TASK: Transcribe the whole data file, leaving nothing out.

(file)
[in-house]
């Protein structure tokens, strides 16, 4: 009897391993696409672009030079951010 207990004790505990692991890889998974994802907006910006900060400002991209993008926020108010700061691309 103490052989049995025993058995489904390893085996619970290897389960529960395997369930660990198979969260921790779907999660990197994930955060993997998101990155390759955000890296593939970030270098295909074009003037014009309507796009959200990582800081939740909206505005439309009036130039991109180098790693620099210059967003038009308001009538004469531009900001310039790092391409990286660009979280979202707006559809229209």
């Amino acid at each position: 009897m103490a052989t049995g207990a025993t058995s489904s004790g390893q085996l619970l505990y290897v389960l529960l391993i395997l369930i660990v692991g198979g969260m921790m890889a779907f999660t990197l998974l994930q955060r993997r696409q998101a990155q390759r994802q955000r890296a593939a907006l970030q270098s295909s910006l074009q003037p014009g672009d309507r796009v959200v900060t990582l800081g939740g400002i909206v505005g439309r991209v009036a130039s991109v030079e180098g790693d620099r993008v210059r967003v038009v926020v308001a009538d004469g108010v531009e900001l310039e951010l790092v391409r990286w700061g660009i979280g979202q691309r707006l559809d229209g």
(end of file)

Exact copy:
[in-house]
């Protein structure tokens, strides 16, 4: 009897391993696409672009030079951010 207990004790505990692991890889998974994802907006910006900060400002991209993008926020108010700061691309 103490052989049995025993058995489904390893085996619970290897389960529960395997369930660990198979969260921790779907999660990197994930955060993997998101990155390759955000890296593939970030270098295909074009003037014009309507796009959200990582800081939740909206505005439309009036130039991109180098790693620099210059967003038009308001009538004469531009900001310039790092391409990286660009979280979202707006559809229209």
């Amino acid at each position: 009897m103490a052989t049995g207990a025993t058995s489904s004790g390893q085996l619970l505990y290897v389960l529960l391993i395997l369930i660990v692991g198979g969260m921790m890889a779907f999660t990197l998974l994930q955060r993997r696409q998101a990155q390759r994802q955000r890296a593939a907006l970030q270098s295909s910006l074009q003037p014009g672009d309507r796009v959200v900060t990582l800081g939740g400002i909206v505005g439309r991209v009036a130039s991109v030079e180098g790693d620099r993008v210059r967003v038009v926020v308001a009538d004469g108010v531009e900001l310039e951010l790092v391409r990286w700061g660009i979280g979202q691309r707006l559809d229209g």